October 12, 2009
In Memoriam: Anne Friedberg
Internationally Renowned Visual Studies Scholar
By Mel CowanAnne Friedberg, historian, theorist of modern media culture and School of Cinematic Arts professor, whose work pioneered the field of visual studies, passed away Friday, October 9, following a long struggle with colorectal cancer. She was 57.
Friedberg’s work integrated film studies, art history, architecture, and media studies, into what is now a wider and richer discussion about visual culture.
Said the president of the Society for Cinema and Media Studies, University of Milwaukee Professor Patrice Petro, "Anne Friedberg shaped the course of our discipline over nearly four decades."
|Professor Friedberg during SCA's 2008 Commencement Ceremony.
"Anne was one of those rare individuals who with her remarkable intellect could integrate past, present and future," said Dean Elizabeth M. Daley. "She was always challenging her colleagues and students to move forward and embrace change and innovation with courage and integrity. Both her colleagues and her students were inspired by her intellectual curiosity and her rigorous scholarship."
"It is hard to comprehend the depth of her loss both to USC and the field at large," Daley continued. "There will be many days when we turn to one another and ask ‘what would Anne say?’ The silence will be hard to bear but we struggle to answer the question and keep her insights alive here in the school."
Friedberg is perhaps best known for her 1993 work Window Shopping: Cinema and the Postmodern, published by University of California Press, and, more recently, The Virtual Window: From Alberti to Microsoft, published by MIT Press. Friedberg launched an interactive translation/extension of the book, The Virtual Window Interactive, created in collaboration with designer Erik Loyer. She was also the co-editor of an anthology of critical and theoretical writing about film, Close Up 1927-1933: Cinema and Modernism. Named as a 2008 Academy Film Scholar by the Academy of Motion Picture Arts and Sciences, her next planned project was a work of digital scholarship on special effects cinematographer, montage expert and former dean of the USC School of Cinematic Arts, Slavko Vorkapich.
Friedberg consistently worked to expand narrow disciplinary boundaries, an effort carried on by a legion of former graduate students. Sheila Murphy, now assistant professor in the Department of Screen Arts & Cultures at the University of Michigan, said, "She was an generous and dedicated mentor. Her work inspired a new generation of interdisciplinary, theoretically-inflected film and media scholars."
"Anne helped select and mentor two cohorts of iMAP students, but more importantly, she served as the program’s intellectual center of gravity, challenging students and faculty alike to pursue the highest levels of scholarly rigor, even as we seek new modes of creative expression," said Assistant Professor Steve Anderson, who worked closely with Friedberg in creating the iMAP program and collaborated with her on The Virtual Window Interactive project. "We have missed her guidance for the past year and will continue to feel her absence profoundly and in ways that are impossible to articulate in the years ahead."
USC professor Vanessa Schwartz, who specializes in modern visual culture, spoke about her shared interests with Friedberg. "By working at the edges of both theory and history, she masterfully wove together media histories around such major rubrics as the mobile spectator, the frame and materiality to establish conceptual categories that transcended the study of any individual media form such as film."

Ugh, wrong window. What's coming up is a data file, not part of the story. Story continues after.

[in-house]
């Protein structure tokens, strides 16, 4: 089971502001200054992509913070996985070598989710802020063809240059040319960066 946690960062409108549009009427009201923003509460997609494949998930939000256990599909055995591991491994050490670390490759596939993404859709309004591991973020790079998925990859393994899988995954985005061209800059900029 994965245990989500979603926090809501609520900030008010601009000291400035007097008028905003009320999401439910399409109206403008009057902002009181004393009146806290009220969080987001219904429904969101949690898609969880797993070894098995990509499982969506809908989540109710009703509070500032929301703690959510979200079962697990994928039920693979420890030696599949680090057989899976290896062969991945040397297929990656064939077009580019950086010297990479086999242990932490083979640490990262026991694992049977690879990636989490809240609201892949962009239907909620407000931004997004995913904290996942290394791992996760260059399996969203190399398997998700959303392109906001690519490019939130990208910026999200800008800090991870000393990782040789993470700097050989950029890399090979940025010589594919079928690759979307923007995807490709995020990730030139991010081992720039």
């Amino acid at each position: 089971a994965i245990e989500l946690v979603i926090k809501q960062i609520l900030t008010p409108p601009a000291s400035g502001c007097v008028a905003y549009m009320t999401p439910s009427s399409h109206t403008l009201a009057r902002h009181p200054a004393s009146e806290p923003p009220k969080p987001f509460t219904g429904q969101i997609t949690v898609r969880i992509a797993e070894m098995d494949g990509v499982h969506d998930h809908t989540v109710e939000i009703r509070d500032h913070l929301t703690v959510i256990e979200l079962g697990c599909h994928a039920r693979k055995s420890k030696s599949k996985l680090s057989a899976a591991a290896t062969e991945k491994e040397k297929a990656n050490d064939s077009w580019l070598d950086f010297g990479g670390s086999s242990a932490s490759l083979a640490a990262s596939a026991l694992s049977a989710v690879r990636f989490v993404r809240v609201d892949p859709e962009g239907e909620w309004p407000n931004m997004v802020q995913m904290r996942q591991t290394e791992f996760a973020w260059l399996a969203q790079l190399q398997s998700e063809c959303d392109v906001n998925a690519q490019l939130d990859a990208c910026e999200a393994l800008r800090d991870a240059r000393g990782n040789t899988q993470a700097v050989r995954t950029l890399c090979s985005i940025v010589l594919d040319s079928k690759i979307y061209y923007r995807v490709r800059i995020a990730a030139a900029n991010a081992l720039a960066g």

Friedberg was President-Elect of the Society for Cinema and Media Studies (SCMS) prior to her illness last October. "Anne was the passionate advocate for putting ‘media’ into the Society’s mission and thus for transforming SCS into SCMS (the Society for Cinema and Media Studies)—a move that helped cinema studies expand and thrive in the first decade of the 21st century," said Petro.
Her work reached beyond the borders of academia to influence a wide range of artists and practitioners.
Magician and writer Ricky Jay said, "Anne Friedberg combined the work of an inter-disciplinary scholar with the eye of an artist. Not only did see she with originality and insight, but almost more importantly, compelled us to see our own material in fresh and unconventional ways."
"Anne Friedberg's work, in its ambitious scope, its generous rigor, and its startling prescience, has been invaluable in helping us understand how interactivity and the technologies of vision have transformed the everyday," said artist Barbara Kruger. "She has keenly eyed the lenses, windows, and screens that visualize and spatialize both our culture and us and she has done so with a depth of intelligence, wit and resonant clarity."
Friedberg lectured widely in this country and abroad and her work was translated into German, French, Finnish, Polish, Hungarian, and Japanese. In addition to her work as a Visiting Scholar at the Getty Research Institute, Friedberg was a fellow at USC’s Annenberg Center’s "Networked Publics" research group. She also established the doctoral program in Visual Studies at the University of California at Irvine.
She received her Ph.D. in film studies from NYU and did her undergraduate work at Beloit College.
Friedberg's research and teaching covered a wide range, including film and media histories and theories, old media/new media historiographies, critical theory/ feminist theory, nineteenth century visual culture and early cinema, theories of vision and visuality, architecture and film, global media culture.
She is survived by her husband, screenwriter and USC School of Cinematic Arts professor Howard A. Rodman, and their son, Tristan Rodman, a student at the Oakwood School.